A stunning piece of pop, one of a few great and really hip sounding tracks Hildegard Knef recorded around this time. This sounds like a Bacharach song made even cooler, stripped down to its essentials. Knef�s smoky, detached vocals add to the effect to make this a real winner.
from Knef (Decca) available on CD - Get Easy vol 4 (Motor music)
27 Mar 02 ·scrubbles: I've been digging this one a lot lately and even put it on my latest mix disc. Way funky - imagine what an enterprising drag queen could do with this! 26 May 02 ·AndreasNystrom: Yes, very good song. Love it as well as her other song "dieser herren..."
08 Apr 03 ·heimwehblues: A new version of this song was produced in 2001, CD "17 Millimeter", it's a marvellous modern song...
Although this track is not my favorite from Berlin's Jazzanova, I think it best represents the best bits of of their own work and their remixes for others. This track is a few years old but has been newly remixed by Japan's Fukutomi. Jazzanova are at the forefront of the nu jazz scene in the dance world. Beginning with a soulful piano introduction, the tune breaks into a heavy bass driven uptempo beat, sprinkled with a bit of a jazz scat, and a sample of a very haunting and seductive flute solo that sounds as if it has been lifted from an old soundtrack. The song however is not as simple as this review and must be listened to carefully to appreciate all that it offers.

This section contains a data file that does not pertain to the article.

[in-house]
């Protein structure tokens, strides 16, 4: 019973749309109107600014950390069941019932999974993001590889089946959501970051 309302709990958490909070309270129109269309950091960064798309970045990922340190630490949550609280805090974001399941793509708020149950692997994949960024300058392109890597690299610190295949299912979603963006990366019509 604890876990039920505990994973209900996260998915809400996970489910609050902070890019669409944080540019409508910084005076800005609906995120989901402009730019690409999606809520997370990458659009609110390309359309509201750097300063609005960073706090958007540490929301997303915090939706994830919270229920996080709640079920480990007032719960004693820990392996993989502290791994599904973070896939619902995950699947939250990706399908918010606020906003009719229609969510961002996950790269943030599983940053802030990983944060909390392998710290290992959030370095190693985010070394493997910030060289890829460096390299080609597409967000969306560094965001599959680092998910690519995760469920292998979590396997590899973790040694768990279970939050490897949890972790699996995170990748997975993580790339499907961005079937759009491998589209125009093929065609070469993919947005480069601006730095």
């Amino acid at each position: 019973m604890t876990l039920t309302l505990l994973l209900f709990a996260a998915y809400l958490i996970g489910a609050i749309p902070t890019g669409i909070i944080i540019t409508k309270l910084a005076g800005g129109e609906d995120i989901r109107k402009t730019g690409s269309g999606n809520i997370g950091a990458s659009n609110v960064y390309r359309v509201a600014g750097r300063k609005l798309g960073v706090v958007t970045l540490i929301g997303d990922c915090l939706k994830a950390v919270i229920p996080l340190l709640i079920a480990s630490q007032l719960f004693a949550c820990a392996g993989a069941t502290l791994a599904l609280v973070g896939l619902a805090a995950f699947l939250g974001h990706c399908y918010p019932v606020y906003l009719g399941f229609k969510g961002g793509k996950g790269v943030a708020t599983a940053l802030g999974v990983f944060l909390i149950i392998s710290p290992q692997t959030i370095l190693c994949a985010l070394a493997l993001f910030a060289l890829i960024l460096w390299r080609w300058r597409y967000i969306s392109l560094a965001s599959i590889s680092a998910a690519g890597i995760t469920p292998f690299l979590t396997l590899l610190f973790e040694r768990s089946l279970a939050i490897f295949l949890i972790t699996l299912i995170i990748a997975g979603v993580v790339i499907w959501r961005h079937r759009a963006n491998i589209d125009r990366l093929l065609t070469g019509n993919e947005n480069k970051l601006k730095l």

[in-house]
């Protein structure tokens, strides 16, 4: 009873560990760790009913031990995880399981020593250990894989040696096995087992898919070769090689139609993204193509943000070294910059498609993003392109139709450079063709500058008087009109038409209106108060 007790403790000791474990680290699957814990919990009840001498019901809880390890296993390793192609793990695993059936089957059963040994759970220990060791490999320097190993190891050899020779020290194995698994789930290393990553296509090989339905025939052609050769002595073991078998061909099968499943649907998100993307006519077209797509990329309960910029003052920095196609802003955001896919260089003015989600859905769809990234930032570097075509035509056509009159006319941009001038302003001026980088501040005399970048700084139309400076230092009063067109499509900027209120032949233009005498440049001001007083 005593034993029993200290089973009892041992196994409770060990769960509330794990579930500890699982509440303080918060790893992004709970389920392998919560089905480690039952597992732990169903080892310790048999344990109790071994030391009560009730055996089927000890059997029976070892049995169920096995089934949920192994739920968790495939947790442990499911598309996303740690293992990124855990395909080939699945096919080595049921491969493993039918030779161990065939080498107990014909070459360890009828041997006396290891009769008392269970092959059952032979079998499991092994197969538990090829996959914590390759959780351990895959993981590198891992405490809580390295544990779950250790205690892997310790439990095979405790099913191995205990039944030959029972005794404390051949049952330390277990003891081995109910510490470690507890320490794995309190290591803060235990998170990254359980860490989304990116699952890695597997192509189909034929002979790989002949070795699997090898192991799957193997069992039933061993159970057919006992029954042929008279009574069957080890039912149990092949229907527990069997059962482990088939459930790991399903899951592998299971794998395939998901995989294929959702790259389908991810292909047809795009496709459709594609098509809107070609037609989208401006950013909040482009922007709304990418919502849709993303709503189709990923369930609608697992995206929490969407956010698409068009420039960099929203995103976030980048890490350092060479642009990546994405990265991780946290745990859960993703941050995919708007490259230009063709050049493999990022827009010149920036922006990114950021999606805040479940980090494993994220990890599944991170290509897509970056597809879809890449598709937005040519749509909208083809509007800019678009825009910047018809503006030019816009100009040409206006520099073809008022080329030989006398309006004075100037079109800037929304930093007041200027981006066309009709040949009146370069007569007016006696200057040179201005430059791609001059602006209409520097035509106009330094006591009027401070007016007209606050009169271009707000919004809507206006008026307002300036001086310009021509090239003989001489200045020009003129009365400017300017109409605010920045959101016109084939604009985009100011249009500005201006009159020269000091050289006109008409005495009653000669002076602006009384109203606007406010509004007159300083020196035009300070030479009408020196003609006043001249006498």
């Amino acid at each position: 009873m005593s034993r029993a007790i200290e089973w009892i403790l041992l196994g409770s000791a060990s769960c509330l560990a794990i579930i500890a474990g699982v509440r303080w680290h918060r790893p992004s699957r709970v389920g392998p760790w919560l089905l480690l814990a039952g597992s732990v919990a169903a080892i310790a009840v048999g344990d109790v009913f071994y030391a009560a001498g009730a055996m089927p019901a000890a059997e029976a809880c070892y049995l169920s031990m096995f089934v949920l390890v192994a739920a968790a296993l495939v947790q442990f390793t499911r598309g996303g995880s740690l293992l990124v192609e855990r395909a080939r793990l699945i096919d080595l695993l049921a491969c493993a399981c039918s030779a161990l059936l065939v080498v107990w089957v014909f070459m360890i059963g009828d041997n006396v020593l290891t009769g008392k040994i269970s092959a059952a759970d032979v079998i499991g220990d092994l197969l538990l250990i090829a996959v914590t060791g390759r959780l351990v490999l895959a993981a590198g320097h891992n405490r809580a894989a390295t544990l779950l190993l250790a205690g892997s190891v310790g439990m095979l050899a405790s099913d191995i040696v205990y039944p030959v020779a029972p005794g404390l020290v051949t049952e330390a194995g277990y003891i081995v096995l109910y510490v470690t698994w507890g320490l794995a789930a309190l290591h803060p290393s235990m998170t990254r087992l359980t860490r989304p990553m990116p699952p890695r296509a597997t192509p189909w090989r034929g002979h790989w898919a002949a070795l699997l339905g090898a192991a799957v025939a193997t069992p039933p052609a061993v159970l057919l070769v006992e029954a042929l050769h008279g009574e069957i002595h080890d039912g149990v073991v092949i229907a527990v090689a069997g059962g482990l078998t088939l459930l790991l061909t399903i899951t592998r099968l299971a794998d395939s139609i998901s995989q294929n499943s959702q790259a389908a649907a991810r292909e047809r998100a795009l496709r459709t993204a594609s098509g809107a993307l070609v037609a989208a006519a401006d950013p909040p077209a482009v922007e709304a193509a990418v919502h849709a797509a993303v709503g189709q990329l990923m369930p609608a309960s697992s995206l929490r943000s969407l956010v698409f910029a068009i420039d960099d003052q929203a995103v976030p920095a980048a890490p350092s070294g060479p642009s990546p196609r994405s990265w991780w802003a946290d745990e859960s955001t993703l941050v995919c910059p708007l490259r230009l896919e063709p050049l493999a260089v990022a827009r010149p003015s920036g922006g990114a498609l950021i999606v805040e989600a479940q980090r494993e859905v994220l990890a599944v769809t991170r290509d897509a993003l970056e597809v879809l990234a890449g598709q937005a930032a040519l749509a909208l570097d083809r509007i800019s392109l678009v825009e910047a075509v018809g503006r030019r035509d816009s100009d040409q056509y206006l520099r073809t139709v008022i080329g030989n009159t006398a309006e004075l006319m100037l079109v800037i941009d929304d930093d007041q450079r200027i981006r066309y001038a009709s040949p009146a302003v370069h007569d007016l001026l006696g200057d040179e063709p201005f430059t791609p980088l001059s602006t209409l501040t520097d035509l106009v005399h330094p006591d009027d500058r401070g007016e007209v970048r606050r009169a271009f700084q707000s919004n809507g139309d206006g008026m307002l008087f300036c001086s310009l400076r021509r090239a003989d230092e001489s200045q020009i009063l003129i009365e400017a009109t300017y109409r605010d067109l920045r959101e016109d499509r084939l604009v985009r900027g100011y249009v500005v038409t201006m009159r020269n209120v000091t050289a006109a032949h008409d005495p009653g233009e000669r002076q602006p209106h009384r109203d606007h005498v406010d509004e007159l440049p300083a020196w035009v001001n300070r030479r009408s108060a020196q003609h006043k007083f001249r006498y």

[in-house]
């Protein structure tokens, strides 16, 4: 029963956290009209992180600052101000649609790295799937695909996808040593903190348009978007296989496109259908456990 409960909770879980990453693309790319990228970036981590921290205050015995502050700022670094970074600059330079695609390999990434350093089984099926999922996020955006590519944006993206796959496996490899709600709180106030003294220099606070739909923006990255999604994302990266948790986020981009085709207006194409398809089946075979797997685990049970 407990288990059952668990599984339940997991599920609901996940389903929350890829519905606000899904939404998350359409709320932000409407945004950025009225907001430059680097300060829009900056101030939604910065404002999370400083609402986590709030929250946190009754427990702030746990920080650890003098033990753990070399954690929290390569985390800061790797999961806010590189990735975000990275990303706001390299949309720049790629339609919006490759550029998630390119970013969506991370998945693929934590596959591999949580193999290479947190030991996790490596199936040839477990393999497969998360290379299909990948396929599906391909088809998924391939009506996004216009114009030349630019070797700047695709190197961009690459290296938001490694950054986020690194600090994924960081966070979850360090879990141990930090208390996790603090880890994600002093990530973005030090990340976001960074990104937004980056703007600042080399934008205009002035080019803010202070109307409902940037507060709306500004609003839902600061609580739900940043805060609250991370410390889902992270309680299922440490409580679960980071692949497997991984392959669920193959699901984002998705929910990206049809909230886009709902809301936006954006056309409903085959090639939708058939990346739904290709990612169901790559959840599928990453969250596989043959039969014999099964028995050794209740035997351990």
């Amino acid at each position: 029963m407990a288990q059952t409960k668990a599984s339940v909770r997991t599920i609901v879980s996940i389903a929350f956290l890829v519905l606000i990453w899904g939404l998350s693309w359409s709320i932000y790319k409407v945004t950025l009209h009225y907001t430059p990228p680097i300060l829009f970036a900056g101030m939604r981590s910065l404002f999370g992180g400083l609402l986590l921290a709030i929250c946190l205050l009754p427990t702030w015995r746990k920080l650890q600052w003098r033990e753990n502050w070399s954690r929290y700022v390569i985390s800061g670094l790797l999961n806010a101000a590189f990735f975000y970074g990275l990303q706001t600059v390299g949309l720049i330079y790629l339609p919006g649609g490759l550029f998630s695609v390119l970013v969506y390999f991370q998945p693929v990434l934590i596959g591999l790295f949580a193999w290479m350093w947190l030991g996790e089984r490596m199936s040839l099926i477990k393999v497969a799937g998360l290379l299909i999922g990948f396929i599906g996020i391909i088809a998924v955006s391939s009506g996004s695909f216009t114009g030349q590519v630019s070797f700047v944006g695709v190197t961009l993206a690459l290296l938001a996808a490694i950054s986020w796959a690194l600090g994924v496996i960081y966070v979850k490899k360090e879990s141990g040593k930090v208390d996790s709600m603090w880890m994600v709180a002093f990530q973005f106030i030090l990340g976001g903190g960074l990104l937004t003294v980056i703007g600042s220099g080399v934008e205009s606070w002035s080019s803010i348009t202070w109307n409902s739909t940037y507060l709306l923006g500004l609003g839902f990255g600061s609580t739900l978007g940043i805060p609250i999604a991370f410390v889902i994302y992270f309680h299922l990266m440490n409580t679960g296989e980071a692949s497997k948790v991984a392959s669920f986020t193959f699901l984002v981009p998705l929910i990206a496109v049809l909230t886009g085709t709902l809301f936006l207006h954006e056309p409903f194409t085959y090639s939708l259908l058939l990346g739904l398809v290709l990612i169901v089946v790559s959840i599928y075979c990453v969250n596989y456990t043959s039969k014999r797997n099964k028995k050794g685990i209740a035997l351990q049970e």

The Teutonic funky drummer? Herr Thomas and his inimitable Sound Orchester turn in this terrific theme song to some long-lost detective show from German television. Shows that Thomas was as great a tv/film composer as Schifrin, Mancini, Barry, Budd or Jones.
available on CD - Moonflowers & Mini-Skirts (Marina)
06 Dec 05 ·Swinging London: That's another WILD track recommended by 'tinks'.
"Don't you know that my hate is everlasting, baby?" The story of the Monks is the story of rock & roll...in an alternate reality, perhaps. Take a bunch of bored US servicemen stationed in Germany about to be discharged, put them in a band, and have them decide to freak out the establishment by dressing in black capes, shaving their heads into monk's tonsures and wearing nooses as neckties. Perhaps not so shocking in these days after punk rock, but this was 1965. Oh, and don't forget the electric banjo. What began as a fairly standard surf/beat combo called the Torquays mutated into this band, churning out some of the most nihilistic music you've ever heard, even by German standards.